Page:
Call for Papers: AIB Insights Special Issue on "Gender in International Business and Management"
Special Issue Co-Editors: Amanda Budde, John M. Mezias, and William Newburry
According to Catalyst, there were only two female CEOs leading Fortune 500 companies (0.4%) in 2000 (Catalyst, 2000). By 2019, this number had only increased to 24 (4.8%) (Catalyst, 2019). Historically, there have been only 73 female Fortune 500 CEOs. Similar low numbers are found in India (2.5% of executive directors in firms of the Bombay Stock Exchange 100; (Catalyst, 2015), Australia (15.4% of CEOs), and Canada (1.7%) (Catalyst, 2016). The World Economic Forum concluded that at the current rate, it will take 170 years to reach global gender equality in health, education, economics, and politics (Schwab et al., 2016). Such disparities may explain why most gender research in international business focuses on challenges of gender and the lack of equity between genders in business. However, women are earning more educational degrees and it is widely accepted that their increased involvement in all facets of business, from sales, human resource management, and representation on corporate boards, improves firm performance.
Despite these benefits, there is a paucity of research examining gender effects in international business. Yet, existing findings may provide a foundation for future investigations. For example, research on American, German, Japanese, Singaporean and French expatriates identified gender differences in expatriate turnover intentions (Lee et al., 2017). Research in emerging economies found that family and state ownership of firms influenced gender diversity on corporate boards (Saeed et al., 2017). Scholars are investigating specific barriers women face when securing technology start-up funding in Latin America (Kuschel et al., 2017). Recent culture research found that in-group collectivism influenced women's entrepreneurial decisions, while institutional collectivism essentially did not (Bullough et al., 2017). Additionally, perceived company international proactiveness has been demonstrated to be an important variable influencing attitudes towards women's career advancement in Latin America (Herman et al., 2017).
The Women in the Academy of International Business (WAIB) (http://kelley.iu.edu/waib/) has long championed gender equality and AIB Insights is working with some of its leaders to produce this special issue. Insights from gender research are critical to uncovering the impact of gender, which may increase diversity in the leadership of multinational organizations and inform public policy. We seek papers discussing effects of gender in international business for a Special Issue of AIB Insights. Potential topics include, but are not limited to, effects of gender on global culture; leadership; human resource issues; marketing; international institutions, regulations, and policies; economic development; and entrepreneurship.
Submissions of approximately 2,500 words (including minimal references, figures and tables) should follow AIB Insights Editorial Policy: https://documents.aib.msu.edu/publications/insights/AIB_Insights_Editorial_Policy.pdf. Please submit your manuscripts to https://meetings.aib.msu.edu/insights. Submission deadline is August 15, 2019.
Bullough, A., Renko, M., & Abdelzaher, D. (2017). Women's business ownership: Operating within the context of institutional and in-group collectivism. Journal of Management, 43(7): 2037–2064.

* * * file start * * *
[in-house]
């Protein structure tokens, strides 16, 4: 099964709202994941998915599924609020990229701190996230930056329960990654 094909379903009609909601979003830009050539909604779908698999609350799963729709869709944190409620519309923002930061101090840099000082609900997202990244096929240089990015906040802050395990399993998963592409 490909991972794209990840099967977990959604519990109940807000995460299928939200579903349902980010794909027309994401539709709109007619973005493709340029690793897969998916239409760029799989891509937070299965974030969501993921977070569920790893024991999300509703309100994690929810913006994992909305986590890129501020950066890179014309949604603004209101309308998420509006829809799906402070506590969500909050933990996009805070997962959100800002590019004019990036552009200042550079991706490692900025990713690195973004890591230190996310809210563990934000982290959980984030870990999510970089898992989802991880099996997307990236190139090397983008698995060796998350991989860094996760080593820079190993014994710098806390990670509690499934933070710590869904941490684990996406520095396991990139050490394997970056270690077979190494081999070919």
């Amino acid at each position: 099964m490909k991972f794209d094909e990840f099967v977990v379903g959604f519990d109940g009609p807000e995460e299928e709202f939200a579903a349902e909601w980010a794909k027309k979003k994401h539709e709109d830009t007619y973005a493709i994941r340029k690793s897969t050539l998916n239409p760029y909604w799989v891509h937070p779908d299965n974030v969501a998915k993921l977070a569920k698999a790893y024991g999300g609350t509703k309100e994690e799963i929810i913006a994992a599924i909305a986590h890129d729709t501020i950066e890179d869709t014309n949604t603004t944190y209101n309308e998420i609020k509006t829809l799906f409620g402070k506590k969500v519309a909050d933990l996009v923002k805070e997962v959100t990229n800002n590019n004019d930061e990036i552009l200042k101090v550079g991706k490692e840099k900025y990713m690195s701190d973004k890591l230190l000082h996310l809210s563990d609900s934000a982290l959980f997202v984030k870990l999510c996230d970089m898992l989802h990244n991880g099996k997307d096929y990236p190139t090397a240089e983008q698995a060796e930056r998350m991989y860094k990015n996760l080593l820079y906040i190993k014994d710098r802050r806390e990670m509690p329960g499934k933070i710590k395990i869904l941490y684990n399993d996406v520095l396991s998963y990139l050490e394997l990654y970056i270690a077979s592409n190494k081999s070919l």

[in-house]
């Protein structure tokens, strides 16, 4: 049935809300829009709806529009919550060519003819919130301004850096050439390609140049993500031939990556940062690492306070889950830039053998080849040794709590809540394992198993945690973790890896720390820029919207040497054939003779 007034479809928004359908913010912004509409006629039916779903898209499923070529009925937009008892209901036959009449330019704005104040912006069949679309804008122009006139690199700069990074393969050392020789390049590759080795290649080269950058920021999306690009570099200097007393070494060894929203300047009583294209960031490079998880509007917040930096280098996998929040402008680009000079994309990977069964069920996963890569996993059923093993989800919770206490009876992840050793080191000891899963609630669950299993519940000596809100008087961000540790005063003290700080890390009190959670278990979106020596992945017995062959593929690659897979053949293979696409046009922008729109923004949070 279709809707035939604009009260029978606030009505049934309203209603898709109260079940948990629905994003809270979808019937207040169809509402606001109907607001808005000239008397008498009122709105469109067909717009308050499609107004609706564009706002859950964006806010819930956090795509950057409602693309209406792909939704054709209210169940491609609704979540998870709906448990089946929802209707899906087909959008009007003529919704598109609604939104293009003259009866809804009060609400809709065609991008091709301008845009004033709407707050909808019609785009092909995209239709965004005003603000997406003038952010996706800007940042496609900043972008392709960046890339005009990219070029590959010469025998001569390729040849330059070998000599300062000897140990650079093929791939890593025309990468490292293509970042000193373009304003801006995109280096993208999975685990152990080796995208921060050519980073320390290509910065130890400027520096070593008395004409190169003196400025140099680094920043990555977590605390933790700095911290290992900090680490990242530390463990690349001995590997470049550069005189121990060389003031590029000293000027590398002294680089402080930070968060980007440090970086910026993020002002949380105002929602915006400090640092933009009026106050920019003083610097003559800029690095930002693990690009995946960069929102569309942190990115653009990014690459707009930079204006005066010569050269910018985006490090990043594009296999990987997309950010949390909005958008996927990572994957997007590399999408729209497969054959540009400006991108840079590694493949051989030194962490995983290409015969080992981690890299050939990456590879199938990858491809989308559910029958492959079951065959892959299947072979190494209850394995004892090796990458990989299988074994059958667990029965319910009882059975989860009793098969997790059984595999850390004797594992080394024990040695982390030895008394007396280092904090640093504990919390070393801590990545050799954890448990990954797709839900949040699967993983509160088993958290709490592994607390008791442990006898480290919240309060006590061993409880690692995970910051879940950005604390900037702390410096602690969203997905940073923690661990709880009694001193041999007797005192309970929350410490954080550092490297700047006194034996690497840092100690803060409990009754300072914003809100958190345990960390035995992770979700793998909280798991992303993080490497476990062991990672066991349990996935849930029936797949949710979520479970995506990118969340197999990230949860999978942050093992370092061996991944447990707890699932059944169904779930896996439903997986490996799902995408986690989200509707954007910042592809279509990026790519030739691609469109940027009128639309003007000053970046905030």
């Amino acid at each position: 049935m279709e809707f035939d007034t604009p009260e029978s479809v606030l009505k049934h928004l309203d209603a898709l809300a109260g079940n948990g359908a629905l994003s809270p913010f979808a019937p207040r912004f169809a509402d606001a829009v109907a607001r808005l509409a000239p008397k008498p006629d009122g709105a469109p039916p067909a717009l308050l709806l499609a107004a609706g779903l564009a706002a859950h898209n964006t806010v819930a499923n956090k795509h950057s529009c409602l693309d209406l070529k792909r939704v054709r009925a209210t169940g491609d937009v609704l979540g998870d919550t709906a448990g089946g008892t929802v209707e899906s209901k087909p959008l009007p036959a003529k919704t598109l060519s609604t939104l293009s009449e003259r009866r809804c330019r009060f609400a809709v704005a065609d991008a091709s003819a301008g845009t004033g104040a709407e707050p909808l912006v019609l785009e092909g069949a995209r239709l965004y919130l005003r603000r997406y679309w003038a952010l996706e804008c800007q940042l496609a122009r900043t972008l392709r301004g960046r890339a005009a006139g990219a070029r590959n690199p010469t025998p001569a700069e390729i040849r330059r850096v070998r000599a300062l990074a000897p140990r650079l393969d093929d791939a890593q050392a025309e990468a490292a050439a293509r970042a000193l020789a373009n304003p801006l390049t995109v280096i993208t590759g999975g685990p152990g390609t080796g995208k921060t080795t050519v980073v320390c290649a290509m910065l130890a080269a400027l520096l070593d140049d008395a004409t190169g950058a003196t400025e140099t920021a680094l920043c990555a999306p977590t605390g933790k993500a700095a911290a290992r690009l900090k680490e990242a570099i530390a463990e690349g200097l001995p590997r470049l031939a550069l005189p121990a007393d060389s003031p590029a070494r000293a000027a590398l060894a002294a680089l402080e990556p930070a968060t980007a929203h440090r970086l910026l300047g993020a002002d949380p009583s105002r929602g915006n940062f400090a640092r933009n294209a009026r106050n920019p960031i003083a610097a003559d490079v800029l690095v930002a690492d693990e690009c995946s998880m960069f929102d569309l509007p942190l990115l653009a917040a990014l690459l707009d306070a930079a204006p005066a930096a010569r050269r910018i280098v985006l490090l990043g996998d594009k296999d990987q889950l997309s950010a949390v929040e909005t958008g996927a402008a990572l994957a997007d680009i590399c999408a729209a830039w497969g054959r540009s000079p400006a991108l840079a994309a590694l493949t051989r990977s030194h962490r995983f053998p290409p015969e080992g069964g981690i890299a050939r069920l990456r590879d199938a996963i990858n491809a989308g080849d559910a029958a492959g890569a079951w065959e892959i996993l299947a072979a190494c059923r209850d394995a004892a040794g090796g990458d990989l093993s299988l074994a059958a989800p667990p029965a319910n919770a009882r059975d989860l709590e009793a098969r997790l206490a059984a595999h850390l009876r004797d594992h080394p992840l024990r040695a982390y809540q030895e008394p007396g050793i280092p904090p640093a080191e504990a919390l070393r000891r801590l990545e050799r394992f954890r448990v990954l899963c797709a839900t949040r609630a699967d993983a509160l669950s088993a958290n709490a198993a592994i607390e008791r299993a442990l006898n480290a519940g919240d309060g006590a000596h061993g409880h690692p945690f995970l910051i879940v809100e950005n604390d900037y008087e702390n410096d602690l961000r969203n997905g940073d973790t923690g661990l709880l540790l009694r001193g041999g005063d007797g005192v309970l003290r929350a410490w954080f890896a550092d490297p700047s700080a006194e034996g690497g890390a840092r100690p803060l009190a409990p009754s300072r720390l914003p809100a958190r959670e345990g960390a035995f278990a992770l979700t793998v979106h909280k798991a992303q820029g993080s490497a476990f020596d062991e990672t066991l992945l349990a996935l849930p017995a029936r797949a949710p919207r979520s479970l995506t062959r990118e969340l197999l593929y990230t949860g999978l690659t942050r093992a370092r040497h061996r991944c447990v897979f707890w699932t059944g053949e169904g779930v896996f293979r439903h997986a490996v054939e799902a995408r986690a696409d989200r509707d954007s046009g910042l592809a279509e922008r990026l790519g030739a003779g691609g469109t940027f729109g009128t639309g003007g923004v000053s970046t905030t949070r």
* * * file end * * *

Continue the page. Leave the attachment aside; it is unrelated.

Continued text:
Catalyst (2000). 2000 Catalyst Census of Women Corporate Officers and Top Earners of the Fortune 500. New York City. http://www.catalyst.org/knowledge/2000-catalyst-census-women-corporate-officers-and-top-earners (Accessed: Nov. 11, 2016).
Catalyst (2019). Women CEOs of the S&P 500, (Accessed March 8, 2019).
Catalyst (2015). Women in the Workforce: India. http://www.catalyst.org/knowledge/women-workforce-india#footnote41_p1odb5c (Accessed: Nov. 11, 2016).
Catalyst. (2016). Statistical Overview of Women in the Workforce. http://www.catalyst.org/knowledge/statistical-overview-women-workforce (Accessed: Nov. 11, 2016).
Hermans, M., Newburry, W., Alvarado-Vargas, M.J., Olivas-Lujan, M., Borda, A., Ortiz Baldo, C.M., Durán-Zurita, E., Geleilate, J.M.G., Guerra, M., Lasio Morello, M.V., Madero, S. & Zwerg-Villegas, A.M. (2017). Attitudes towards women's career advancement in Latin America: The moderating impact of perceived company international proactiveness. Journal of International Business Studies, 48(1): 90-112.
Kuschel, K., Lepeley, M-T., Espinosa, S., & Gutiérrez, S. (2017). Funding challenges of Latin American women start-up founders in the technology industry. Cross Cultural and Strategic Management, 24(2): 310-331.
Lee, H-J., Chua, C.H., Miska, C., & Stahl, G.K. (2017). Looking out or looking up: Gender differences in expatriate turnover intentions. Cross Cultural and Strategic Management, 24(2): 288-309.
Schwab K., Samans R., Zahidi S., Leopold T.A., Ratcheva V., Hausmann, R. & Tyson, L. D. (2016). The Global Gender Gap Report 2016. World Economic Forum, Switzerland. https://www.weforum.org/reports/the-global-gender-gap-report-2016/ (Accessed: Nov. 11, 2016).
Saeed, A., Yousaf, A., & Alharbi, J. (2017). Family and state ownership, internationalization and corporate board-gender diversity: Evidence from China and India. Cross Cultural and Strategic Management, 24(2): 251-270. For submissions, ideas and questions, please contact: firstname.lastname@example.org AIB Insights (ISSN: print: 1938-9590; online: 1938-9604) provides an outlet for short, topical, stimulating, and provocative articles. Past copies of AIB Insights can be accessed through the AIB website at http://aib.msu.edu/publications/insights
Best regards,AIB Insights Editorial Team John Mezias, Editor William Newburry, Associate Editor Anne Hoekman, Managing Editor Chei Hwee Chua, Communications Officer
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